Re: givesgoodemail, you got ‘entitify’ and ‘entheocraticization’ correct, but it should be ‘endongification.’ d is an alveolar phoneme and requires an alveolar affix. I’m not quite sure what you mean by ’emhipal,’ but it’s probably not correct.

    Aposiopesis might be my new favorite word.

  21. Sophie

    This very morning I’ll be running a two-hour training course on punctuation (it’s part of my job) which includes a section on the ellipsis (only to be used to indicate words missing from quoted text – and of course, to have a fourth dot when used at the end of a sentence because it does not replace the full stop). Fight on, sisters. We can destroy the dotriarchy.

  22. speedbudget

    I’m a court reporter, so I, too, am banned from elliptical writing. But I find it satisfying, when a lawyer is reading something into the record and obviously starts mid-sentence, to put the three dots in when editing. They magically move and fill up the space correctly and snugly.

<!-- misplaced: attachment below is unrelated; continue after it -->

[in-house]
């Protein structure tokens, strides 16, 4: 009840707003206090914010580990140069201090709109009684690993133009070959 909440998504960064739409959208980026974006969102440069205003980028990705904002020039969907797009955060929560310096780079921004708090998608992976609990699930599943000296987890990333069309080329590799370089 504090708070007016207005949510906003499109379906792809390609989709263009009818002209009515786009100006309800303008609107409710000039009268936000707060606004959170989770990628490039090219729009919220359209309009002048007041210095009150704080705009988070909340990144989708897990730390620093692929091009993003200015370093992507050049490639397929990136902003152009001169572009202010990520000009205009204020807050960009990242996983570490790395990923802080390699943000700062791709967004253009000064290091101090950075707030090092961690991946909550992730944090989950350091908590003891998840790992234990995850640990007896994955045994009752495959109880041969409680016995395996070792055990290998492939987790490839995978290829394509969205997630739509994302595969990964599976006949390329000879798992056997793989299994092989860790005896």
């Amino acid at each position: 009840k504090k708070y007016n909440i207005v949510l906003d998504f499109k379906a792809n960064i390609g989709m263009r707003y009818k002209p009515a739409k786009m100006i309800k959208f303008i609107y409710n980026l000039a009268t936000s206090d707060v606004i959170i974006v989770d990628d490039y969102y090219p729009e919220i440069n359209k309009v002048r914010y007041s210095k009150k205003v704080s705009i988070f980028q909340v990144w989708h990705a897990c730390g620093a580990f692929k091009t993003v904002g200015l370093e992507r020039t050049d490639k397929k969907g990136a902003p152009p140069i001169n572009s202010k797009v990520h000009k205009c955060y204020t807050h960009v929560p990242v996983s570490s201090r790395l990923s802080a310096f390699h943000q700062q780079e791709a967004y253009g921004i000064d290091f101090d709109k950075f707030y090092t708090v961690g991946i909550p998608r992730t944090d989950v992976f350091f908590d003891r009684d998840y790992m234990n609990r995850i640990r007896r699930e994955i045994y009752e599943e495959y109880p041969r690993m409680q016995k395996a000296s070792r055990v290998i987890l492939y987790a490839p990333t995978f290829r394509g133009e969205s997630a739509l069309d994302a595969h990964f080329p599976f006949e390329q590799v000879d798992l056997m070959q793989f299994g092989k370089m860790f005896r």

I think I just fell even more in love with this blog. Radical feminism, Savage Death Island, funky shit, and now grammar.

    *sob* I love you guys.

  23. Queenie

    Sophie, thank you so much for pointing out that the ellipses does not replace the period, and thus, should have a fourth dot when ending a sentence. I am loathe to admit how much it enrages me when professional writers leave out that poor, neglected fourth dot in publications.

  24. PhysioProf

    If you are terminating a quoted sentence prior to the end of that sentence, doesn’t a period inside square brackets serve exactly the same purpose as an ellipsis followed by a period, yet be more typographically pleasing? That’s what I always do.